Physiologic Anemia of Infancy

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Chapter 447 Physiologic Anemia of Infancy

At birth, normal full-term infants have higher hemoglobin and hematocrit levels and larger red blood cells (RBCs) than do older children and adults. However, within the 1st wk of life, a progressive decline in hemoglobin level begins and then persists for 6-8 wk. The resulting anemia is known as the physiologic anemia of infancy. Several factors appear to be involved.

With the onset of respiration at birth, considerably more oxygen becomes available for binding to hemoglobin, and, as a consequence, the hemoglobin-oxygen saturation increases from 50% to 95% or more. There is also a gradual, normal developmental switch from fetal to adult hemoglobin synthesis after birth that results in the replacement of high-oxygen-affinity fetal hemoglobin with lower-affinity adult hemoglobin, capable of delivering more oxygen to tissues. The increase in blood oxygen content and delivery results in the downregulation of erythropoietin (EPO) production, leading to suppression of erythropoiesis. Because there is no erythropoiesis, aged RBCs that are removed from the circulation are not replaced and the hemoglobin level decreases. The hemoglobin concentration continues to decline until tissue oxygen needs become greater than oxygen delivery. Normally, this point is reached between 8 and 12 wk of age, when the hemoglobin concentration is about 11 g/dL. At this juncture, EPO production increases and erythropoiesis resumes. The supply of stored reticuloendothelial iron, derived from previously degraded RBCs, remains sufficient for this renewed hemoglobin synthesis, even in the absence of dietary iron intake, until approximately 20 wk of age. In all, this “anemia” should be viewed as a physiologic adaptation to extrauterine life, reflecting the excess oxygen delivery relative to tissue oxygen requirements. There is no hematologic problem, and no therapy is required.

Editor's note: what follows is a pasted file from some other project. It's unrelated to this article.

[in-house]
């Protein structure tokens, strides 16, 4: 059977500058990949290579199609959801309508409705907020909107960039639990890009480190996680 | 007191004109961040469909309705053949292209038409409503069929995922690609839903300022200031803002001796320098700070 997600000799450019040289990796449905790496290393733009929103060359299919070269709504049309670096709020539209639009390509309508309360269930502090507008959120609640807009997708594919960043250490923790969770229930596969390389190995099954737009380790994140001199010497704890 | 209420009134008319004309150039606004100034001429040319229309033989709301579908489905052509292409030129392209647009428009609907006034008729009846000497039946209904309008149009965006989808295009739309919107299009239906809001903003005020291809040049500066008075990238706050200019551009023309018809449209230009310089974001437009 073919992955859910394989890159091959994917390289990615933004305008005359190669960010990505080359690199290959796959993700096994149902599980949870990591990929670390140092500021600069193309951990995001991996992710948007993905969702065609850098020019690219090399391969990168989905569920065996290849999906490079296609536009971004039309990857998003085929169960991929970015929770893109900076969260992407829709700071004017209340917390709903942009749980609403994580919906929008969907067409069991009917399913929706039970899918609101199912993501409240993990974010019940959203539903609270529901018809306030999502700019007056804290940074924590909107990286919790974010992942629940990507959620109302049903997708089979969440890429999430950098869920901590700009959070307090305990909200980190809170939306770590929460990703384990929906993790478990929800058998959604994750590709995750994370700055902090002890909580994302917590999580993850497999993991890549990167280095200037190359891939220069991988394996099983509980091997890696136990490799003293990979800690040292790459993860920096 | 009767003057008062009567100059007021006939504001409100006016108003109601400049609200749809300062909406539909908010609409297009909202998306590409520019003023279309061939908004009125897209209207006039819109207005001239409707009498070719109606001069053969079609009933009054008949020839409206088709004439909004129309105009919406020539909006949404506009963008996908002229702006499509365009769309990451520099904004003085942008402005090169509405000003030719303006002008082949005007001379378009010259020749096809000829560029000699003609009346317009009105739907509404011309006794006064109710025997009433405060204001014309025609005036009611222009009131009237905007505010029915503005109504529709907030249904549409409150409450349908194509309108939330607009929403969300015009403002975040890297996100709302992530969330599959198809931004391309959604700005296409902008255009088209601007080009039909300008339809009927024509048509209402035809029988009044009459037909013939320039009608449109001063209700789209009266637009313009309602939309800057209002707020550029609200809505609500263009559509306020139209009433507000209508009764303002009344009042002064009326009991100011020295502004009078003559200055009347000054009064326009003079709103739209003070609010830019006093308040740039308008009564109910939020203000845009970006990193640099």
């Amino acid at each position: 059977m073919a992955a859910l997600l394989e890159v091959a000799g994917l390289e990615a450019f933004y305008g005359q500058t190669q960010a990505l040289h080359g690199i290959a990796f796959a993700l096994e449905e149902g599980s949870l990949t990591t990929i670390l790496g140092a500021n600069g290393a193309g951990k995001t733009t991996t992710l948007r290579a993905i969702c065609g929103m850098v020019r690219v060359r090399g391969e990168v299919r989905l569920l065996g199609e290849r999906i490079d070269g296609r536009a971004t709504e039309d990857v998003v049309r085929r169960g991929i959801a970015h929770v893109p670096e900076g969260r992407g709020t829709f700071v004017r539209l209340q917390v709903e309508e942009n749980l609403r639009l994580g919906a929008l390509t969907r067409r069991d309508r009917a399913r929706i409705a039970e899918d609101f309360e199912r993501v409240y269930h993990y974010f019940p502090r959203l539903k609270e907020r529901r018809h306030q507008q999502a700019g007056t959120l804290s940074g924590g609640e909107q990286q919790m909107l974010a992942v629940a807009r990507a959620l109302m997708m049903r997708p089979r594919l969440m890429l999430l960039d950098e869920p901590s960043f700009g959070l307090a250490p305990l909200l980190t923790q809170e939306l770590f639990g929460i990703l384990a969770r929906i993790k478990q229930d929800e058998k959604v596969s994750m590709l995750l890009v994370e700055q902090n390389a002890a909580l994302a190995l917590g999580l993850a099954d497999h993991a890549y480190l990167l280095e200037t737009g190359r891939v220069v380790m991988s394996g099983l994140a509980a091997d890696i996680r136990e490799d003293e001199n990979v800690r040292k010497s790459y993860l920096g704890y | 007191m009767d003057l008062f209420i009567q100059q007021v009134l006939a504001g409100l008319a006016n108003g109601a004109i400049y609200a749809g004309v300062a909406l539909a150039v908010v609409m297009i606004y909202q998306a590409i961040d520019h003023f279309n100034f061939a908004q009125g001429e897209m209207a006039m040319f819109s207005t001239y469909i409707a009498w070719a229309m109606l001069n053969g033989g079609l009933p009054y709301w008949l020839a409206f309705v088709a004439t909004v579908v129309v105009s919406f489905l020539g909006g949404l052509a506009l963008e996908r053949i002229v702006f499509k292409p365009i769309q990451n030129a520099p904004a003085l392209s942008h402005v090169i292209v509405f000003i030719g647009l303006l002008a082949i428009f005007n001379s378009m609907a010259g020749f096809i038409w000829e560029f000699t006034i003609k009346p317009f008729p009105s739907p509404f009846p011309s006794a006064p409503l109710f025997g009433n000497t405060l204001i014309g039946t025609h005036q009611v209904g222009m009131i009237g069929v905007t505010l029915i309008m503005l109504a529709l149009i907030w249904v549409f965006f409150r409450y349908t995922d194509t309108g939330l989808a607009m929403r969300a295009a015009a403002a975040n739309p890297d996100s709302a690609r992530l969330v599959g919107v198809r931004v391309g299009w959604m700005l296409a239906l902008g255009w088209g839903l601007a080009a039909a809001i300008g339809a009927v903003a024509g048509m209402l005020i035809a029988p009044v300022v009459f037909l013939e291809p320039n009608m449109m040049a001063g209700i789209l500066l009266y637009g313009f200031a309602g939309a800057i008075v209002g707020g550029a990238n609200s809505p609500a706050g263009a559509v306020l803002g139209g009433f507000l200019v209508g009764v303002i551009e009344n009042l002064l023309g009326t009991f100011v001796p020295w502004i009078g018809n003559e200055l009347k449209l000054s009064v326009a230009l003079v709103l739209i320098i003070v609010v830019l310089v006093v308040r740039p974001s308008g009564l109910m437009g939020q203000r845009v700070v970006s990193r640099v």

Premature infants also develop a physiologic anemia, known as physiologic anemia of prematurity. The hemoglobin decline is both more extreme and more rapid. Minimal hemoglobin levels of 7-9 g/dL commonly are reached by 3-6 wk of age, and levels may be even lower in very small premature infants (Chapter 97

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